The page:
Soon after videos of the Una flogging incident went viral, a pro-Dalit social movement quickly built up in Gujarat - the likes of which had not been seen in the past 30 years.
So immediate, emotional and impactful was the movement that Prime Minister Narendra Modi, who did not utter a word on Mohammad Akhlaq's murder on the unproven charge of possessing beef in Dadri, Uttar Pradesh, was forced to speak against cow vigilantes.
Some went as far as to say that the fortunes of the BJP, which was gaining momentum in UP, reversed thanks the outrage that the photos and videos of the Una incident engendered across the country.
The movement that started from southern tip of Gujarat in July seemed to have the potential to become a pan-India reformist movement.
Dalits, who account for just 6.8% of the population of Gujarat, were making their presence felt, and even dominating the public discourse and public sympathy for the first time.
But now, the boys whose photos and videos sparked the uprising have themselves decided to become part of RSS's UP campaign, seeking votes for the BJP, as Catch reported earlier.
How does this affect the pro-Dalit movements, seeking the right to own land, an end to discrimination and to merciless violence by upper castes? Surely, this must have been at least a symbolic setback?
Most of the Dalit activists and ideologues that Catch spoke to said that the Una victims switching sides will not impede the social justice movement. Some said that their movement precedes Una, and will continue, with or without these boys. And if anything, electorally, it will go against the BJP in Uttar Pradesh.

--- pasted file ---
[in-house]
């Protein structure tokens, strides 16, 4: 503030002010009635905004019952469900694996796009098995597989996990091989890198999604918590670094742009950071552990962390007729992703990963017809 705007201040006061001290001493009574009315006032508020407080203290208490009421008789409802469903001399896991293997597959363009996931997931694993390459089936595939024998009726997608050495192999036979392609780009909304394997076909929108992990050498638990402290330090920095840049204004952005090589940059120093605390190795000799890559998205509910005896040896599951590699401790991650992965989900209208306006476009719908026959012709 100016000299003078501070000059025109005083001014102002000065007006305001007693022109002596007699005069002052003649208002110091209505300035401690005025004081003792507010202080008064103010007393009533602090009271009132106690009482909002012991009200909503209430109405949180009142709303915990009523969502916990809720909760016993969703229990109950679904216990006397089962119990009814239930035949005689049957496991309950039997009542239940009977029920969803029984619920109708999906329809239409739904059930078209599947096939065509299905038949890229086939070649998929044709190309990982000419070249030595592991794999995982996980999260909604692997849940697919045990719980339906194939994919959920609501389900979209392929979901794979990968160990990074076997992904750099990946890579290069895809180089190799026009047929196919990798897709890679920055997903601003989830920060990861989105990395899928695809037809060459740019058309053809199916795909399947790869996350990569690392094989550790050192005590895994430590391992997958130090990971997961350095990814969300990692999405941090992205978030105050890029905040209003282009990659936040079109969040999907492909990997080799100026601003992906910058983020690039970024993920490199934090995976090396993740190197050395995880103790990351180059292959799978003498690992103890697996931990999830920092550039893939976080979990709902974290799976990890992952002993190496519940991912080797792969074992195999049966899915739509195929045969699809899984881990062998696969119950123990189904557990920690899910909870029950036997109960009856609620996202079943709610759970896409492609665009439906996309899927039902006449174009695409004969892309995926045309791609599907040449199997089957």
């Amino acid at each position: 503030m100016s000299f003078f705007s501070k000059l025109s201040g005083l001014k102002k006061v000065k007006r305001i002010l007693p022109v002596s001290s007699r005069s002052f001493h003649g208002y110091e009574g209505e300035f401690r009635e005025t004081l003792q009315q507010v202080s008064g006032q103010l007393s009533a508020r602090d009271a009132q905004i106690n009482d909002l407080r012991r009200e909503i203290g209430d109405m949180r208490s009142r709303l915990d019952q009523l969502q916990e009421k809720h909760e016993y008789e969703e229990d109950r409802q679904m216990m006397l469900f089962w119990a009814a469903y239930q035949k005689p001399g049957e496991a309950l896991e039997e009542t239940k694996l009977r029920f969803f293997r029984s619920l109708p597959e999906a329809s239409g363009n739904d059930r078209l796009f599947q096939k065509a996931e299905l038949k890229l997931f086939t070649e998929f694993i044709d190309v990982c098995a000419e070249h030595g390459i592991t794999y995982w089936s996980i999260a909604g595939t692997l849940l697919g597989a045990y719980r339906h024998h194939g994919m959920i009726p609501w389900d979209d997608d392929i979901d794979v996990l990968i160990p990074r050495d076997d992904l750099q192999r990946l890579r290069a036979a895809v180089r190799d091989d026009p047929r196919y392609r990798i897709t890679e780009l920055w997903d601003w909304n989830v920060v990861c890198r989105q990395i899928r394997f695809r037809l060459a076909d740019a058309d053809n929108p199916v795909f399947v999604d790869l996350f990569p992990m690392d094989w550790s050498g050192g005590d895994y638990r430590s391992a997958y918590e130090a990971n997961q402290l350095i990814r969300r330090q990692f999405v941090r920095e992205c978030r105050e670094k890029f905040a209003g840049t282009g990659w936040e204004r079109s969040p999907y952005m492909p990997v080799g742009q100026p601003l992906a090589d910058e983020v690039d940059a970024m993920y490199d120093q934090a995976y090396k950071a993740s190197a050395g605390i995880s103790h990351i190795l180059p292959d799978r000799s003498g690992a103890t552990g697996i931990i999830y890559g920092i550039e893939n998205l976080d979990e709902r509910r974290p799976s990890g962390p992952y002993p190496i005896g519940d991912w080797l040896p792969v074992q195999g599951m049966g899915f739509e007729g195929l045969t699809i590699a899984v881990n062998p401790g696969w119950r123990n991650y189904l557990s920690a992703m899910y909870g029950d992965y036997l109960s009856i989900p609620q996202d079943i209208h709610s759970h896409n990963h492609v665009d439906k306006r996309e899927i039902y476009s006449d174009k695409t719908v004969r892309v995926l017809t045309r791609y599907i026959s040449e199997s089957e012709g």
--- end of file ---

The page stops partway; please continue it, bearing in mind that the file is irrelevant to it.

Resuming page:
Mevani & Co. think it's just a gimmick
The crime committed by gau rakshaks against four innocent and defenceless boys seemed to have united Dalits and other socially-disadvantaged classes in Gujarat.
Jignesh Mevani was leading this movement for change. He is still busy working in the state, for the land rights of Dalits, while the media has moved on. He says that the Dalit struggle will go on, and these political 'gimmicks' will come to nothing.
"Several more movements inspired from the Chalo Una movement have spread across the country. We're conducting a pad yatra in Surendra Nagar in Gujarat. There's now a Chalo Trivandrum movement in Kerala, and a Chalo Udupi movement in Karnataka. The struggle is very much on, and has picked up great momentum already. Land is our core issue. These political gimmicks will come to nothing," he said.
Mevani said the boys joining RSS's campaign in UP will not change the realities of Rohith Vemula's suicide, of what happened to the Ambedkar Periyar Study Circle, and of the Dalit rapes that have gone up from 24 in 2004 to 74 in 2015 in the state of Gujarat alone.
Pratik Sinha, a software engineer based in Ahmedabad, who runs the website truthofgujarat.com and was an active participant in Mevani's movement, thinks it's wrong to accuse the Una victims of double standards.